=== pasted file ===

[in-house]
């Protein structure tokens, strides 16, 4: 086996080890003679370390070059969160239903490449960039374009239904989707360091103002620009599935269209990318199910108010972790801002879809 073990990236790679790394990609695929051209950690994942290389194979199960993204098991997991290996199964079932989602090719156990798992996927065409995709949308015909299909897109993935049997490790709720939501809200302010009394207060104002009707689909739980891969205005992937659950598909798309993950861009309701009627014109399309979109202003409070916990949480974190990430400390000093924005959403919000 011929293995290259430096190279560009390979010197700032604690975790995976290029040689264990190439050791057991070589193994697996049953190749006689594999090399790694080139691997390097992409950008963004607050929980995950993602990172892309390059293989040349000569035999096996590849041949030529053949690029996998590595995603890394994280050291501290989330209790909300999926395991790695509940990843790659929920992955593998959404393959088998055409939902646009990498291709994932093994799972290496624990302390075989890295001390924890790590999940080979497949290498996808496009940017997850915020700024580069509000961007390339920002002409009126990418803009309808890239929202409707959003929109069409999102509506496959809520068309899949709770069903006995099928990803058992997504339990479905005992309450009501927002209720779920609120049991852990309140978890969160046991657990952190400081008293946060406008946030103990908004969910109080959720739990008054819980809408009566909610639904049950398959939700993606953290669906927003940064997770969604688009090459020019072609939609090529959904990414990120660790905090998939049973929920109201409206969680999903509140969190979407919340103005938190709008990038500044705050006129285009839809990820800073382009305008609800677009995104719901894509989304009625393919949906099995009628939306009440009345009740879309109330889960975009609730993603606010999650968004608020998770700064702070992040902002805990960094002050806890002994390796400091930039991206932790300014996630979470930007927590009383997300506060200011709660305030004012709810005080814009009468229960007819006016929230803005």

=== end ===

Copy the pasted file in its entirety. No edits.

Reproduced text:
[in-house]
């Protein structure tokens, strides 16, 4: 086996080890003679370390070059969160239903490449960039374009239904989707360091103002620009599935269209990318199910108010972790801002879809 073990990236790679790394990609695929051209950690994942290389194979199960993204098991997991290996199964079932989602090719156990798992996927065409995709949308015909299909897109993935049997490790709720939501809200302010009394207060104002009707689909739980891969205005992937659950598909798309993950861009309701009627014109399309979109202003409070916990949480974190990430400390000093924005959403919000 011929293995290259430096190279560009390979010197700032604690975790995976290029040689264990190439050791057991070589193994697996049953190749006689594999090399790694080139691997390097992409950008963004607050929980995950993602990172892309390059293989040349000569035999096996590849041949030529053949690029996998590595995603890394994280050291501290989330209790909300999926395991790695509940990843790659929920992955593998959404393959088998055409939902646009990498291709994932093994799972290496624990302390075989890295001390924890790590999940080979497949290498996808496009940017997850915020700024580069509000961007390339920002002409009126990418803009309808890239929202409707959003929109069409999102509506496959809520068309899949709770069903006995099928990803058992997504339990479905005992309450009501927002209720779920609120049991852990309140978890969160046991657990952190400081008293946060406008946030103990908004969910109080959720739990008054819980809408009566909610639904049950398959939700993606953290669906927003940064997770969604688009090459020019072609939609090529959904990414990120660790905090998939049973929920109201409206969680999903509140969190979407919340103005938190709008990038500044705050006129285009839809990820800073382009305008609800677009995104719901894509989304009625393919949906099995009628939306009440009345009740879309109330889960975009609730993603606010999650968004608020998770700064702070992040902002805990960094002050806890002994390796400091930039991206932790300014996630979470930007927590009383997300506060200011709660305030004012709810005080814009009468229960007819006016929230803005």